Study Shows Many SEPA Residents
Lack Healthy Lifestyles

Think you're not getting enough exercise or fresh fruits and vegetables? You're not alone. PHMC's Community Health Data Base (CHDB) 2008 Household Health Survey shows that many Southeastern Pennsylvania (SEPA) residents do not receive sufficient exercise and fresh produce.

How many days per week
do SEPA adults and children exercise?

CHDB data show that almost 42% of adults in SEPA, or 1,222,200 people, exercise less than the recommended 30 minutes three times per week. For SEPA children, the rate is even greater; half of children (51%) participate in physical activity less than three times a week.

Among adults, notable trends emerge:

  • The older the individuals, the less likely they are to report exercising three or more times per week. Approximately 46% of adults 60+ report exercising less than three times weekly compared with 39% of adults ages 18 to 39.
  • Those living below the poverty level* are less likely to exercise regularly compared with those living at or above the poverty level (approximately 51% and 41% respectively).
  • Among SEPA residents who exercise less than three times weekly, approximately 55% described themselves as being in "fair" or "poor" health.
  • Males and females report similar amounts of weekly exercise. Forty-one percent of males and 42% of females reported they exercised less than three times weekly.

What barriers prevent regular exercise?

Perhaps you have a gym membership you don't use or a bicycle that's been rusting in the garage for years. In fact, many people report not having the time for exercise.
The three most common reasons cited across all five SEPA counties for lack of regular physical activity include:

  • No time or too busy (41%)
  • Health issues/ physical limitations (31%)
  • Don't like it (9%)

Finding it difficult to get your apple a day?

Are you getting the USDA-recommended daily servings of fruits and vegetables each day? Depending on your age and gender, the USDA recommends eating two to three cups of each daily. According to the 2008 survey, about 74% of adults and 72% of children eat fewer than four servings** of fruits and vegetables combined per day.

Limited access to fresh produce raises a barrier. In SEPA, approximately 6% of adults reported that it is difficult or very difficult to find fresh fruits and vegetables in their neighborhoods and about one in seven adults (14%) reported that the quality of groceries in their neighborhood was fair or poor. In Philadelphia, these percentages are higher: 10% of Philadelphia adults report difficulty finding fresh produce while nearly one in four (24%) report fair or poor quality groceries in their neighborhood. (See page 1 for information on how PHMC's affiliate Health Promotion Council is working to increase access to fresh produce for Philadelphians.)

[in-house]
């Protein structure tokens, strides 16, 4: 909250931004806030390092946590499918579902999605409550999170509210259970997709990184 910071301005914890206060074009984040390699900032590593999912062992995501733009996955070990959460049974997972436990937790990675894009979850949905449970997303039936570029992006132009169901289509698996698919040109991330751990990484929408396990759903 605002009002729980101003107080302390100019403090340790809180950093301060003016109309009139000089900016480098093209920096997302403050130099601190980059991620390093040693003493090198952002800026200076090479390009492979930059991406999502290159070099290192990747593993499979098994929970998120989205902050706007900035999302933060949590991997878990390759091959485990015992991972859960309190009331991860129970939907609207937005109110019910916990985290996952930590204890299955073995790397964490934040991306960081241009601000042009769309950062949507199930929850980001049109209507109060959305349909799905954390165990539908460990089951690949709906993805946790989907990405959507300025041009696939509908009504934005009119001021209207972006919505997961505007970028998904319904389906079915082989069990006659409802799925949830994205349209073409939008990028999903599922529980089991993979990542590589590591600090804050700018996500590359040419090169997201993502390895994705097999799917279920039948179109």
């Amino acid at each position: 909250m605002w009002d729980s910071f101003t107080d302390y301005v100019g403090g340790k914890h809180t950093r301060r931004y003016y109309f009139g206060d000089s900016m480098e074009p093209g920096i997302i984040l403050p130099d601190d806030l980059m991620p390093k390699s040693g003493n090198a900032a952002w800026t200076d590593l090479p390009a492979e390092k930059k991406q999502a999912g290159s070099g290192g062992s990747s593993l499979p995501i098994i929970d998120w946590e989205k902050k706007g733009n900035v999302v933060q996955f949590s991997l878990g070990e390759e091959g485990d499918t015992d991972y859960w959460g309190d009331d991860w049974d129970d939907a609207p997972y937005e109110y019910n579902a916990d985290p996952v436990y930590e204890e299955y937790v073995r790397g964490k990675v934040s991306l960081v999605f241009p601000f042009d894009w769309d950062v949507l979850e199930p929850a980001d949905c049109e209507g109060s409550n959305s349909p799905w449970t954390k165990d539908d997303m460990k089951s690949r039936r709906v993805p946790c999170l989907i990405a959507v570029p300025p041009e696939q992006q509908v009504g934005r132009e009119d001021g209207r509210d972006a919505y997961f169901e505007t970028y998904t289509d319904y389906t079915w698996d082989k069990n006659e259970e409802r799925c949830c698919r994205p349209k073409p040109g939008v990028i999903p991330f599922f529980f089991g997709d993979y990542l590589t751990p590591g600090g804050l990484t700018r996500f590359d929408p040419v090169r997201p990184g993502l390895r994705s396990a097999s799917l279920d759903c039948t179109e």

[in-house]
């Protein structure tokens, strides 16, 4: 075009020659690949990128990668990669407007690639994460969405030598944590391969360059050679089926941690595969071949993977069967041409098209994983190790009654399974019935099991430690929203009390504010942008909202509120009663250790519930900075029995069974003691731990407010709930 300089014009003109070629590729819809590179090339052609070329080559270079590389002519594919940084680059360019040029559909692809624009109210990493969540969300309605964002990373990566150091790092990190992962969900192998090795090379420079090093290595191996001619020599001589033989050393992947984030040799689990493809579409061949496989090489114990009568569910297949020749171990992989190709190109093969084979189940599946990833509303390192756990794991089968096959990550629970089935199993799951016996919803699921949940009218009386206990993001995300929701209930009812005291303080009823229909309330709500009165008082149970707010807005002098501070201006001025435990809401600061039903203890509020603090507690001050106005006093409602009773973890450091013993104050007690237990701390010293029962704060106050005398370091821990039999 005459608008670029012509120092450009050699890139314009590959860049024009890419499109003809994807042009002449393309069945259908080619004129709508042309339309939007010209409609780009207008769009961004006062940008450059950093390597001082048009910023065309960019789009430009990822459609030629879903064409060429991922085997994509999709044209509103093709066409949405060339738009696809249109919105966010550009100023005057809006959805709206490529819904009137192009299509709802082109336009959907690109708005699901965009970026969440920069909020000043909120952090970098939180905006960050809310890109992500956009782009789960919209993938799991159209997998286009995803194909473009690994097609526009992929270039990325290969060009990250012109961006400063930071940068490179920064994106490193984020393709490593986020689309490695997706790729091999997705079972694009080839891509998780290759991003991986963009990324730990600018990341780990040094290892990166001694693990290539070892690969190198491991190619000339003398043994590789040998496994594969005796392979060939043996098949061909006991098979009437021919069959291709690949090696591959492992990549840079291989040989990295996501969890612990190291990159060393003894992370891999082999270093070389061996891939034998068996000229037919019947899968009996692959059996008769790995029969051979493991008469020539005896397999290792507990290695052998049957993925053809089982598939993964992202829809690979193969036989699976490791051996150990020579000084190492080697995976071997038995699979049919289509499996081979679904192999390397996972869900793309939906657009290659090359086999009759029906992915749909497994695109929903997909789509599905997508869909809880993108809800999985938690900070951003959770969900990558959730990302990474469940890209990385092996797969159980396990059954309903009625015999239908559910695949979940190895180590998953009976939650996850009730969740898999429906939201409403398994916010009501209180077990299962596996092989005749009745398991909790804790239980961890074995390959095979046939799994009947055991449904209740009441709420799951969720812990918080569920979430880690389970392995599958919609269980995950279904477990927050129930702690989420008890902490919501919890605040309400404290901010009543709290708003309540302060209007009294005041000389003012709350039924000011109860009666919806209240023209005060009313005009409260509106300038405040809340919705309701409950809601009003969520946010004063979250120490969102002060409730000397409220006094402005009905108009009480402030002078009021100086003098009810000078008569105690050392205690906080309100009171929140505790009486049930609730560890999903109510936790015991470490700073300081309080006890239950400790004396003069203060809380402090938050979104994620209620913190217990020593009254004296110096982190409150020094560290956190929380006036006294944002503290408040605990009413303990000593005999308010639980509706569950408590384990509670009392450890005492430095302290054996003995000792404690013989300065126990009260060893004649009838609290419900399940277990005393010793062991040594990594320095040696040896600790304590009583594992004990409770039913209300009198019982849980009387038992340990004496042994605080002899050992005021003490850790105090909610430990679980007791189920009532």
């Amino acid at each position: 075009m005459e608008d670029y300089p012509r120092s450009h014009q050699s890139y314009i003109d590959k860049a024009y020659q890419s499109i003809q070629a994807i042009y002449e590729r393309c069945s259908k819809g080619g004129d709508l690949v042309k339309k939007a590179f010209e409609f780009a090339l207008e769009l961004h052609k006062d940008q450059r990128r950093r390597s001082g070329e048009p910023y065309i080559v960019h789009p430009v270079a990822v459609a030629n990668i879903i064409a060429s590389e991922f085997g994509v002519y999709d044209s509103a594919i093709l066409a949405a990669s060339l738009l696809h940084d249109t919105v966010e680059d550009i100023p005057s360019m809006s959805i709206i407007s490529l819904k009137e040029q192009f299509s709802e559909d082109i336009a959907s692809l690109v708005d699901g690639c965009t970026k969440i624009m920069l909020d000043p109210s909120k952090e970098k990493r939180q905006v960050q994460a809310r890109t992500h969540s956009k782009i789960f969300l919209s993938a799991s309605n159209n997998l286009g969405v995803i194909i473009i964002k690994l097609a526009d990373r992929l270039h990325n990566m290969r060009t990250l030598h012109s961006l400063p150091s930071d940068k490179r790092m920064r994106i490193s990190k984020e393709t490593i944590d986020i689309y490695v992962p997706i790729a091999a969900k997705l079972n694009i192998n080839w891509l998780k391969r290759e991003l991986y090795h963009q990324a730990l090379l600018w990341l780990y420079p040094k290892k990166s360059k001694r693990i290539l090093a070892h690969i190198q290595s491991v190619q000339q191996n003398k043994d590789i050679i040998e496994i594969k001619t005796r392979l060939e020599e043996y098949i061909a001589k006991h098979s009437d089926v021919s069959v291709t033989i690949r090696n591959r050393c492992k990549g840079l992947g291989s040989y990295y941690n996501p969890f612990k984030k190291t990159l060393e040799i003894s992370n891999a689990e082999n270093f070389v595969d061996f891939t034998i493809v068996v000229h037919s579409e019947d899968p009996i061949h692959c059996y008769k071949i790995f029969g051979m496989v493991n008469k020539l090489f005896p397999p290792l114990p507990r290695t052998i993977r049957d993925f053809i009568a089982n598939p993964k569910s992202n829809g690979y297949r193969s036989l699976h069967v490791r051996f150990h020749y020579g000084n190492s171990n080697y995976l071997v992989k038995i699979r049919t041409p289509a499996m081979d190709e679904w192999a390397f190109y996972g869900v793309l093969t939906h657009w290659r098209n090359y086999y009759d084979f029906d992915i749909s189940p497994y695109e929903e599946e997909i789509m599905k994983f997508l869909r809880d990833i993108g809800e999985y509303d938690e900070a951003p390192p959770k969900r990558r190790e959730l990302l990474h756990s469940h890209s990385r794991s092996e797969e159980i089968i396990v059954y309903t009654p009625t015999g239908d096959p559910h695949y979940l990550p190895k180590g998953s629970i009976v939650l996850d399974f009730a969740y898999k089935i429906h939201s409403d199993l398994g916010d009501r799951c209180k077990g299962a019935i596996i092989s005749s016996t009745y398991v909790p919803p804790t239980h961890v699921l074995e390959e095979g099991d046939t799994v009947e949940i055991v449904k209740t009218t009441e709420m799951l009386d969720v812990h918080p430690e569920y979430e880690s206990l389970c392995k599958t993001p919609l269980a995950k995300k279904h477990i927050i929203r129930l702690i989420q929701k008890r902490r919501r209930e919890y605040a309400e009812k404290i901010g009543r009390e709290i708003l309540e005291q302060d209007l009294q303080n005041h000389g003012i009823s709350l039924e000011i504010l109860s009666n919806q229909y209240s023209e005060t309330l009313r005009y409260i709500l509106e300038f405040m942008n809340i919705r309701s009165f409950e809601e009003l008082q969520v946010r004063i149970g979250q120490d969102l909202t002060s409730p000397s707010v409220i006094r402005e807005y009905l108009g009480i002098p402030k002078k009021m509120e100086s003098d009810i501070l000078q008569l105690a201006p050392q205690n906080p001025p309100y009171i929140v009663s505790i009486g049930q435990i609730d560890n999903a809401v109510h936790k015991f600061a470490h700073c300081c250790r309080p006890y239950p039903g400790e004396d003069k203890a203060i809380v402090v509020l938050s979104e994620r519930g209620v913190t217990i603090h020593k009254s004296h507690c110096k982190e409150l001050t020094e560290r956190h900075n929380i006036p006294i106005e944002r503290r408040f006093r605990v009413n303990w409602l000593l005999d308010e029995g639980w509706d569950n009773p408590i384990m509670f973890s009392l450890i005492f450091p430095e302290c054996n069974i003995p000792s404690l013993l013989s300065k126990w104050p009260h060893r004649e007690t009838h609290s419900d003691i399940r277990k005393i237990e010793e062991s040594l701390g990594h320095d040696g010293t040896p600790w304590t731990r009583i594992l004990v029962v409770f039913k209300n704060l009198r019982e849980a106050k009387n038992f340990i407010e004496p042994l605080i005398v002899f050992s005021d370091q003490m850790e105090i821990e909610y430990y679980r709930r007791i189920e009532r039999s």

For more information on the findings presented in this article, please contact CHDB research associate Allegra Gordon at This email address is being protected from spambots. You need JavaScript enabled to view it..

*The poverty level is defined by the U.S. Department of Health and Human Services based on household income and size. In 2008, a family of four with an annual income of $21,200 or less was considered to be living below poverty level.

**A serving of fruit or vegetables is equal to a medium apple, half a cup of peas, or half a large banana.

CHDB Member Spotlight

Many local organizations use CHDB data to better understand the needs of their clients and plan programs to meet needs highlighted by CHDB's Household Health Survey. One of those is Philadelphia Corporation for Aging (PCA), one of the region's largest nonprofit organizations. PCA is dedicated to improving the quality of life for older Philadelphians and people with disabilities by helping them to achieve optimum levels of health, independence and productivity. PCA contracts with more than 100 community organizations to deliver social and healthcare services to more than 100,000 consumers each year and has been accessing and applying CHDB's Household Health Survey data for almost 26 years.

"PCA uses CHDB data in three or four different ways in any given day for several different purposes. We use CHDB data to identify trends among the elderly and use the data for planning, grant writing, research, program evaluation and program design. We use it for writing grants for various kinds of programs and services we offer in order to demonstrate the need for these programs and services. For example, looking at CHDB's data on the number of elderly women who have or have not had mammograms helps us make the argument for the need for breast cancer screenings for our clients. We also use CHDB data in research in order to test hypotheses, for instance what factors contribute to the well-being of the elderly," says Allen Glicksman, Ph.D., director of planning and evaluation, Philadelphia Corporation for Aging.